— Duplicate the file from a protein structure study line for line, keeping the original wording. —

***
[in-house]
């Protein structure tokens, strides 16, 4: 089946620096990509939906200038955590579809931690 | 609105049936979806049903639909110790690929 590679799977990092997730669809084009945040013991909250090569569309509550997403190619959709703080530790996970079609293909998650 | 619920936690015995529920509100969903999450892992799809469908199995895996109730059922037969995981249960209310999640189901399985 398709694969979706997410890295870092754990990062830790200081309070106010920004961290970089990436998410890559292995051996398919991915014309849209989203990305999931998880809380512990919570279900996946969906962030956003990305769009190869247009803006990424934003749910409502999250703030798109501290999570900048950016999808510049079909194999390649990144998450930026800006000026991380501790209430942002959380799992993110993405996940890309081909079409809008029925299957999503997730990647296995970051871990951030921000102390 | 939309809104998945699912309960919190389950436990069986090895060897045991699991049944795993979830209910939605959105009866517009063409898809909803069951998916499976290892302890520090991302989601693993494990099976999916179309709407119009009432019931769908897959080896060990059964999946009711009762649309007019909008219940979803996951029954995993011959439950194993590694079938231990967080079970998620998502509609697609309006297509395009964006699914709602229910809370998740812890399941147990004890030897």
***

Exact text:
[in-house]
């Protein structure tokens, strides 16, 4: 089946620096990509939906200038955590579809931690 | 609105049936979806049903639909110790690929 590679799977990092997730669809084009945040013991909250090569569309509550997403190619959709703080530790996970079609293909998650 | 619920936690015995529920509100969903999450892992799809469908199995895996109730059922037969995981249960209310999640189901399985 398709694969979706997410890295870092754990990062830790200081309070106010920004961290970089990436998410890559292995051996398919991915014309849209989203990305999931998880809380512990919570279900996946969906962030956003990305769009190869247009803006990424934003749910409502999250703030798109501290999570900048950016999808510049079909194999390649990144998450930026800006000026991380501790209430942002959380799992993110993405996940890309081909079409809008029925299957999503997730990647296995970051871990951030921000102390 | 939309809104998945699912309960919190389950436990069986090895060897045991699991049944795993979830209910939605959105009866517009063409898809909803069951998916499976290892302890520090991302989601693993494990099976999916179309709407119009009432019931769908897959080896060990059964999946009711009762649309007019909008219940979803996951029954995993011959439950194993590694079938231990967080079970998620998502509609697609309006297509395009964006699914709602229910809370998740812890399941147990004890030897």